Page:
Lord God, heavenly Father, You rescued Daniel from the lions’ den and the three young men from the fiery furnace through the miraculous intervention of an angel. Save us now through the presence of Jesus, the Lion of Judah, who has conquered all our enemies through His blood and taken away all our sins as the Lamb of God, who now reigns from His heavenly throne with You and the Holy Spirit, one God, now and forever. Amen.

Daniel the prophet and the Three Young Men—Shadrach, Meshach, and Abednego—were among the leaders of the people of Judah who were taken into captivity in Babylon. Even in that foreign land they remained faithful to the one true God in their piety, prayer, and life. On account of such steadfast faithfulness in the face of pagan idolatry, the Three Young Men were thrown into a fiery furnace, from which they were saved by the Lord and emerged unharmed (Daniel 3). Similarly, Daniel was thrown into a pit of lions, from which he also was saved (Daniel 6). Blessed in all their endeavors by the Lord—and in spite of the hostility of some—Daniel and the Three Young Men were promoted to positions of leadership among the Babylonians (Dan 2:48–493:306:28). To Daniel in particular the Lord revealed the interpretation of dreams and signs that were given to King Nebuchadnezzar and King Belshazzar (Daniel 2, 4, 5). To Daniel himself the Lord gave visions of the end times. Source: Treasury of Daily Prayer

Reflection:  Today’s Daily Lectionary readings, which are unrelated to the Commemoration of Daniel and the Three Men are:  Isaiah 33: 1-24 and Revelation 5:1-14 and yet these readings have much in common with Daniel.  Both these Old Testament and New Testament readings are directly about God’s people in the midst of the kingdoms/nations of this world, as is the Book of Daniel. Israel was making alliances with the foreign superpowers around them instead of trusting in the Lord. Israel had by this time a sad record of worshiping false gods, even their own unappeasable appetites. Revelation is set in the midst of the rulers of the Roman Empire, the whore of Babylon and the 7 Churches are apostasizing.  John reassured him that in the scroll of history, the One who has conquered, “the Lion of the tribe of Judah, the Root of David” (Rev. 5:1-5) is worthy to open the scrolls. He is the LORD, crucified and risen. He is, “…the ruler of kings on earth” (Rev. 1: 5). He fully entered into the sin of human history and “…suffered under Pontius Pilate”.  He entered into the fiery furnace.  Daniel and the Three Men were faithful, as a synagogue in exile, strangers in a strange land, as was Isaiah and John and the faithful Church. They stood out against the worldly powers about them.  They were also all persecuted in varying degrees. Does the Church in our nation so stand out?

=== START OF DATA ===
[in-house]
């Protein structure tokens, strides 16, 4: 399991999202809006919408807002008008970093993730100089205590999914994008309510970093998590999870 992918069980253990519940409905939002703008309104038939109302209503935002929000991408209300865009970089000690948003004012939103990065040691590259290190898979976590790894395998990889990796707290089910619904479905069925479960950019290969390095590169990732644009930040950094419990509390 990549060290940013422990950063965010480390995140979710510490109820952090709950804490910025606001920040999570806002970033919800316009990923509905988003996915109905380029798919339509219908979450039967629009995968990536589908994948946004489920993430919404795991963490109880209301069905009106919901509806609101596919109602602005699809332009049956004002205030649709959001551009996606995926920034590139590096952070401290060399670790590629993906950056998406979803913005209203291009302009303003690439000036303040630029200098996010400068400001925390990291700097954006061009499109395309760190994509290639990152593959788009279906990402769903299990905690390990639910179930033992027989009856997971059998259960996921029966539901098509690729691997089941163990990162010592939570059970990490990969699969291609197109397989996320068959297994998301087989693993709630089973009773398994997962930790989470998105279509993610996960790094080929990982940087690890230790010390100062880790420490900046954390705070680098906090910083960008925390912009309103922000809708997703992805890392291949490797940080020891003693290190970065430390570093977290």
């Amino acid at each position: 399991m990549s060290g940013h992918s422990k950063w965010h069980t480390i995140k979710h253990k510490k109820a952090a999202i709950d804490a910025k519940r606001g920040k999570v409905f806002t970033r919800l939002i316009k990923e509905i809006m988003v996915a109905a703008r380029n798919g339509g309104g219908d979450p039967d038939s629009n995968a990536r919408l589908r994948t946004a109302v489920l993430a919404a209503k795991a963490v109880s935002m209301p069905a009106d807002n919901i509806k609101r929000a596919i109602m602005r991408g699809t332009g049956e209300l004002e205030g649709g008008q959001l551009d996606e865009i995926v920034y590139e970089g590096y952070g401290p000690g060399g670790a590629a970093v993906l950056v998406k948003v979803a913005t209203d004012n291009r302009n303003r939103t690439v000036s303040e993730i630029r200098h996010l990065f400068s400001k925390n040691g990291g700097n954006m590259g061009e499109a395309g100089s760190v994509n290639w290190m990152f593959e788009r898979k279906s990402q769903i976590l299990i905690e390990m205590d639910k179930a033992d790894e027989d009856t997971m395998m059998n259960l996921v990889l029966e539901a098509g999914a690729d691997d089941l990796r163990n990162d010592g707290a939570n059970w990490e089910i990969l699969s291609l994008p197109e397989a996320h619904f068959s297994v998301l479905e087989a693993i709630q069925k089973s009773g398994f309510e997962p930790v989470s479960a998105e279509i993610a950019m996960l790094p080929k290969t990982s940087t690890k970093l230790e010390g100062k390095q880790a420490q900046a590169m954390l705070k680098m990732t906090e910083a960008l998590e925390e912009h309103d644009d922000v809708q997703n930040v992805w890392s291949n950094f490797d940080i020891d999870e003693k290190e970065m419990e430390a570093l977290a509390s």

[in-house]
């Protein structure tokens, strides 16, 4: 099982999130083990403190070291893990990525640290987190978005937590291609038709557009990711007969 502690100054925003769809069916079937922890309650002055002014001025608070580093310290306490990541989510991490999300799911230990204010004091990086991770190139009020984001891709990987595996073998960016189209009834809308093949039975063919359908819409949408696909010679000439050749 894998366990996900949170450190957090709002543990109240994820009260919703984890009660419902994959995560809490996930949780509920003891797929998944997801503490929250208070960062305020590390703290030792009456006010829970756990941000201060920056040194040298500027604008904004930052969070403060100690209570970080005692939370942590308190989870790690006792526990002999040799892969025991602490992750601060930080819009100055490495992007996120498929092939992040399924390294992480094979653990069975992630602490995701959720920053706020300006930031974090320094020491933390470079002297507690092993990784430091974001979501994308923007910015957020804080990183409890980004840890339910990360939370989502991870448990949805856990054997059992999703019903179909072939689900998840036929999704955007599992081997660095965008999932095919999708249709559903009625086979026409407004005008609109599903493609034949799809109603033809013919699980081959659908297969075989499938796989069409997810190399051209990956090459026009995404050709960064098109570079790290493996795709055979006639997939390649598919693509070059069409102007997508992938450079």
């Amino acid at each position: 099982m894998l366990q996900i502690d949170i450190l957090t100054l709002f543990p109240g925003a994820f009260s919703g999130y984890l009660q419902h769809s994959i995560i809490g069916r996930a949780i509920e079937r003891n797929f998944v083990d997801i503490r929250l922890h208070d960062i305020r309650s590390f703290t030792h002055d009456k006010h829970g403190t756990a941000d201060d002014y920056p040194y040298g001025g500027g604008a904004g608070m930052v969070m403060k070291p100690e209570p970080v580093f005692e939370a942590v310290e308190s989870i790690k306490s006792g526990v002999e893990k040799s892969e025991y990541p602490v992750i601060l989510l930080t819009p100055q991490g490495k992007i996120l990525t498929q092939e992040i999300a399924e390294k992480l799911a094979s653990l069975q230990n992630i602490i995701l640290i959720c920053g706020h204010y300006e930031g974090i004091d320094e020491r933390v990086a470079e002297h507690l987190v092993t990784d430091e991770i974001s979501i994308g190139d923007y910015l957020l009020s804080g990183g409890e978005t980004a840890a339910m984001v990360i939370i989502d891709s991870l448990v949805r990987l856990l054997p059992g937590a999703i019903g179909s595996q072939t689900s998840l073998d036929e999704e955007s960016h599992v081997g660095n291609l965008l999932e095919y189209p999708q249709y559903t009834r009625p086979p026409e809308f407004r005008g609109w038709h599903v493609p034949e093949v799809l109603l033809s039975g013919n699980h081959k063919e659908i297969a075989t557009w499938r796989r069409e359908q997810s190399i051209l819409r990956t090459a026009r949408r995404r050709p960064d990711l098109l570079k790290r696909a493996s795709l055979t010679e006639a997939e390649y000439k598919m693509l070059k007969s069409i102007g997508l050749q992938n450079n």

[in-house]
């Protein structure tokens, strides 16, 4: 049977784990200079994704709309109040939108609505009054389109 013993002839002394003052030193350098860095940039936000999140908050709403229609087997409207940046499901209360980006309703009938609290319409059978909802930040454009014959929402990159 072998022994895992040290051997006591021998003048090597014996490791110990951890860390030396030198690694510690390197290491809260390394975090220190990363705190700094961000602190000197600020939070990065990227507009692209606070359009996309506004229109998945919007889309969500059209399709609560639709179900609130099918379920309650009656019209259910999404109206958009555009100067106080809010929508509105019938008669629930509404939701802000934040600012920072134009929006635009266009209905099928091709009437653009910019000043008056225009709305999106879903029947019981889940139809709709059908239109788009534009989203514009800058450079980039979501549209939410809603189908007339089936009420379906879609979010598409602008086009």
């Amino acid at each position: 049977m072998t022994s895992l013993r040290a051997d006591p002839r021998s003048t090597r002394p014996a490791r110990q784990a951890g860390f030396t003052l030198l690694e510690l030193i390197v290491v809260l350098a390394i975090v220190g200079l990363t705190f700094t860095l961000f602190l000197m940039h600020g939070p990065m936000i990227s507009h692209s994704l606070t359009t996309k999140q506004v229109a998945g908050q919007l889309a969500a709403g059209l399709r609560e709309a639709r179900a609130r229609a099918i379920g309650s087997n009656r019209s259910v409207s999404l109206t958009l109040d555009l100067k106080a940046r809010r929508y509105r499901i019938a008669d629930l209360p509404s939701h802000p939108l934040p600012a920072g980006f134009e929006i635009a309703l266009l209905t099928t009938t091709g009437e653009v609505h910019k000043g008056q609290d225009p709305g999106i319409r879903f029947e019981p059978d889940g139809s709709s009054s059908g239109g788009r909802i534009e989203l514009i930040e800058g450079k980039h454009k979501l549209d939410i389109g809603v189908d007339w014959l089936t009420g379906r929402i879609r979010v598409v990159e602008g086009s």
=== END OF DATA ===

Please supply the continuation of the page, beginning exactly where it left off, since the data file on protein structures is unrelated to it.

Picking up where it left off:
We just finished a tumultuous presidential election. Now a couple of televangelists are claiming that Mr. Trump is the forerunner of the Messiah  or actually the Christ.  In a similar vein someone eight years ago made 14 day votive candles with the image of Mr. Obama . Unlike Isaiah, John and Daniel, we can say in this blessed land we have no king.  So let us not go hankering after one…especially Christians.  David French, in a National Review article, ended his excellent piece, “Trumpocalypse:  The World has not ended, yet” (NR, December 19, 2016) with this sentence:

“The president may be the most important man in politics, but the presidency is far from the most important institution in American life.”

We are forgetting this is to our own disgrace as we chase after false messiahs, gods and devils for salvation. The true King came into His world silently through the back door. Isaiah, John and Daniel did not bend the knee to the statues made of gold.  This is for our encouragement so we will not bow down.  There are way far more important institutions in this nation and two come to mind:  Christ’s Church and the family and both are intimately related. Let us not go whoring after other so-called gods to save us and listen to God’s Word from Isaiah for this day:

 “For the LORD  is our judge; the LORD is our lawgiver;  the LORD is our King;  He will save us. ” (33: 22).

 Let the Lord’s people give the Amen.